Destination: Mission Impossible - My Family Travels

When I think of Mission Impossible 2010, the most outstanding feature that comes to mind was my amazing experience with 27 Girl Scouts from all over the United States and my five crazy counselors. Spending two weeks with these amazing women helped me to realize that the most important part of discovering yourself is having someone to discover yourself with. From realizing how much you value certain things in your life (toilets that flush, running water, electricity, even cell phones) and learning to live without them, to trying new things that you never would have thought possible, to facing your fears while several stories above the ground held up by a rope and some clips, these girls were by my side encouraging me as we all encouraged each other.

One of the most challenging aspects of the trip was accepting views or statements (true or false) that you may or may not agree with. I know firsthand that our counselor was attacked by flying turkeys… Yes, turkeys do fly – but none of the other girls believed it! Also, when my half of the group (Operation Orange – we were the orange group) did low ropes, we did the course blindfolded. Some girls didn’t want to trust their spotters and really had to blast through the barrier that they had set for themselves. During high ropes, several girls had an extreme fear of heights but still managed to step over that obstacle and still had a lot of fun.

When Operation Orange went on their four-day road trip around Michigan, we learned some valuable things about each other… When ten girls and one counselor are on the road for 5+ hours each day, we resort to singing songs on the radio at the top of our lungs (and off-key the majority of the time), screaming “Meijer!” every time we passed the trademark Michigan grocery store, and losing “The Game” every time one of us called “yellow car!”. I (along with several other girls and counselors) also discovered that sand really hurts when you slide down a sand dune on your backside after wiping out on your sand board. Needless to say, we were all sore after that first day at Silver Lake Sand Dunes. Some of us (not me, thank goodness!) had a very difficult time on the trip when we were attacked by butterflies–As it turned out, one of the girls had an irrational fear of butterflies. In turn, I was the one who freaked out whenever there were mosquitoes nearby–at the end of the two weeks, I had 123 bug bites. (Yes, I counted.) We all got good and dirty when we took a creek walk that ended at a clay hill which we all slid down, but we washed off in Lake Huron. Many of us played Tarzan when we climbed a tree like arborists – except not as quiet as arborists would have been!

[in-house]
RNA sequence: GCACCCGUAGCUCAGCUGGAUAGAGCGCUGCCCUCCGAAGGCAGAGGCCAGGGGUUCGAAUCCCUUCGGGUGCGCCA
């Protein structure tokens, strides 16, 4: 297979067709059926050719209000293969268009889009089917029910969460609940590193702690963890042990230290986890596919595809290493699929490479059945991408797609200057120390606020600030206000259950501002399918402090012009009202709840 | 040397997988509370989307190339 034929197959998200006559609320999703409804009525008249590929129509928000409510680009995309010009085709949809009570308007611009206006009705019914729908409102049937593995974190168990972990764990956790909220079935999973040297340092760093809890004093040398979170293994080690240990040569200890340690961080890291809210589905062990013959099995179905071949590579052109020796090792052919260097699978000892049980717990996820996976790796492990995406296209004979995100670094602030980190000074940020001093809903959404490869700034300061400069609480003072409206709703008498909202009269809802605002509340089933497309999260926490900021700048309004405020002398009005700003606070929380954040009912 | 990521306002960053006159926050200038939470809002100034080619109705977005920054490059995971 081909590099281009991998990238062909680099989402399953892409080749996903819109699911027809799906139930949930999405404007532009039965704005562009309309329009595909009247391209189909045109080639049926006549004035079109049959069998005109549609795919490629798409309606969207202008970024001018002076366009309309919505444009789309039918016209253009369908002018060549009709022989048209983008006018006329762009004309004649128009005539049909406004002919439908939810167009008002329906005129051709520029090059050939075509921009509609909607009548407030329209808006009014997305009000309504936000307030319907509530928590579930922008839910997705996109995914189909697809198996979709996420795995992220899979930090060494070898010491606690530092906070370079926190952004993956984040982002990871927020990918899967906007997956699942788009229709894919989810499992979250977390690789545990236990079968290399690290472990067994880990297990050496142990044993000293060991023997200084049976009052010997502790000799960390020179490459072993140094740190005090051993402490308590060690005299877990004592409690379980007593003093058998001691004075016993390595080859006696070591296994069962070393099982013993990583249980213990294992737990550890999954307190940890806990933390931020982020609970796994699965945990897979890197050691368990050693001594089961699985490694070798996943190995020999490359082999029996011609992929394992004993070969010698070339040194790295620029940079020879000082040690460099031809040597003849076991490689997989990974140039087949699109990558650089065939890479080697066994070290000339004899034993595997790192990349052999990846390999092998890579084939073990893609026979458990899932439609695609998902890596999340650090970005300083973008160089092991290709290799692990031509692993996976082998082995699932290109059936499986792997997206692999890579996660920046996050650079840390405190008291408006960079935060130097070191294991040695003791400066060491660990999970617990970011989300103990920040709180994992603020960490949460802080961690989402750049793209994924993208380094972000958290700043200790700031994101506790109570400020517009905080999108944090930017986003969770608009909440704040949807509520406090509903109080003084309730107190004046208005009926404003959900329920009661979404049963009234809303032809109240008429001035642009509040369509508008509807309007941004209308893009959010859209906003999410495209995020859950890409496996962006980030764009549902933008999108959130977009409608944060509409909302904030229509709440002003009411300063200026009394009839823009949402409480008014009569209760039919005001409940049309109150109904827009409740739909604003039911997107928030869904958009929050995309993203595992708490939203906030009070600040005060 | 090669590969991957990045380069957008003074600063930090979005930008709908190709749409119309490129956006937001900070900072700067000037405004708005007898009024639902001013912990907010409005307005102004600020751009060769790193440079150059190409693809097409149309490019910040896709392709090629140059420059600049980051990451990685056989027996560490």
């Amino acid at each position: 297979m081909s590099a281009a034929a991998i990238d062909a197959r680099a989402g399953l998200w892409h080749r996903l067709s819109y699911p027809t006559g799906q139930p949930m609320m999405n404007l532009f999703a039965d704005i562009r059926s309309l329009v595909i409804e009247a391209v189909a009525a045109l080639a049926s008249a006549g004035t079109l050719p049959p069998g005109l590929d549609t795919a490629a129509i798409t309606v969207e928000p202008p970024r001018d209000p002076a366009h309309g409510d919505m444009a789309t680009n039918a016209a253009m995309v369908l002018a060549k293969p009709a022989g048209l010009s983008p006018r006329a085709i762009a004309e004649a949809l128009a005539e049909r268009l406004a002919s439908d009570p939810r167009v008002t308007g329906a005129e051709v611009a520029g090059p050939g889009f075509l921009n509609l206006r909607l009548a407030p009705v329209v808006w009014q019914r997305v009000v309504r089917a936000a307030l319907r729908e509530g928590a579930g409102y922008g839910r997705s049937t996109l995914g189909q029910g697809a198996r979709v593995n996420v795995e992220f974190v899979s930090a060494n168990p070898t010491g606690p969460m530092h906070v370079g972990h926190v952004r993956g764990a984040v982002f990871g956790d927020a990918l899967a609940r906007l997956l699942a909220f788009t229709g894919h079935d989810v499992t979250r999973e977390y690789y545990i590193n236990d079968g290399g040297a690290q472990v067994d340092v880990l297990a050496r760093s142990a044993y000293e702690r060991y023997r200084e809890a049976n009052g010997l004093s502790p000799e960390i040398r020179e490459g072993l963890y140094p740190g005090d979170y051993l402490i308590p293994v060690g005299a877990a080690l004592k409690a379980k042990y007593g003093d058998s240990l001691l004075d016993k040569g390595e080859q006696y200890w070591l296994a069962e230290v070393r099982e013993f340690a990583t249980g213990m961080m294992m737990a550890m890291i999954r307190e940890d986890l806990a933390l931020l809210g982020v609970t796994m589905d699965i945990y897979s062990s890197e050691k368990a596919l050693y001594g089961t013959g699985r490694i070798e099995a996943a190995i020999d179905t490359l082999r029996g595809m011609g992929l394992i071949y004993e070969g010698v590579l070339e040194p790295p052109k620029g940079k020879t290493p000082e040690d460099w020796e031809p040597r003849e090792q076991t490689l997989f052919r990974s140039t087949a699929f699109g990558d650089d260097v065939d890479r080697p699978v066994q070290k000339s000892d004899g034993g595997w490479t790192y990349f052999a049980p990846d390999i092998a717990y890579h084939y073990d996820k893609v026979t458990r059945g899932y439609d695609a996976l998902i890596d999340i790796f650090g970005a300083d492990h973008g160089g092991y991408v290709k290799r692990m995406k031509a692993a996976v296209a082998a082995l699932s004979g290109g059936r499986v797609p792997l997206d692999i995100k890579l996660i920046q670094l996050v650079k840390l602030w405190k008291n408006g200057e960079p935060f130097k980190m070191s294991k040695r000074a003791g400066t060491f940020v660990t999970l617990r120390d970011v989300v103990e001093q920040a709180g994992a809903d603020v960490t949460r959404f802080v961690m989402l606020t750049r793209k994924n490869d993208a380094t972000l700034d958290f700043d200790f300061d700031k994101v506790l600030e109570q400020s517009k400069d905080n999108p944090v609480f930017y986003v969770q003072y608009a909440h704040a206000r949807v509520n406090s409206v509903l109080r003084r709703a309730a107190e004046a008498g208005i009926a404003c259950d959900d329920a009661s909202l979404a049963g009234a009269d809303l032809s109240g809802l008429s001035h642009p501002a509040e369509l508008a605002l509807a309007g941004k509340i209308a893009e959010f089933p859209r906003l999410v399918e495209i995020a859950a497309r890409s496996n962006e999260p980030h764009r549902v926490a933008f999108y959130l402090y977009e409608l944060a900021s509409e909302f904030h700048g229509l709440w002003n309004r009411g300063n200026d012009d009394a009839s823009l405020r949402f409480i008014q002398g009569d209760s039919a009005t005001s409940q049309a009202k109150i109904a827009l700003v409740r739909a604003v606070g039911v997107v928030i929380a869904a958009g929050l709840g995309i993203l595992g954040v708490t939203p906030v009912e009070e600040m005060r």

There were funny moments when we had our “chill day” and some bumps and bruises throughout those two weeks, but in the end we had formed some neigh unbreakable bonds that stretch from coast to coast of the United States. In the end, I never would have traded this trip for something closer to home with plumbing and lights – These girls have touched my life and I am so glad I met them. So next time you are wondering whether or not something is too far out of your comfort zone and you think you can’t do it, here’s my advice: Don’t even think – just take that leap and you may never know what you will find.

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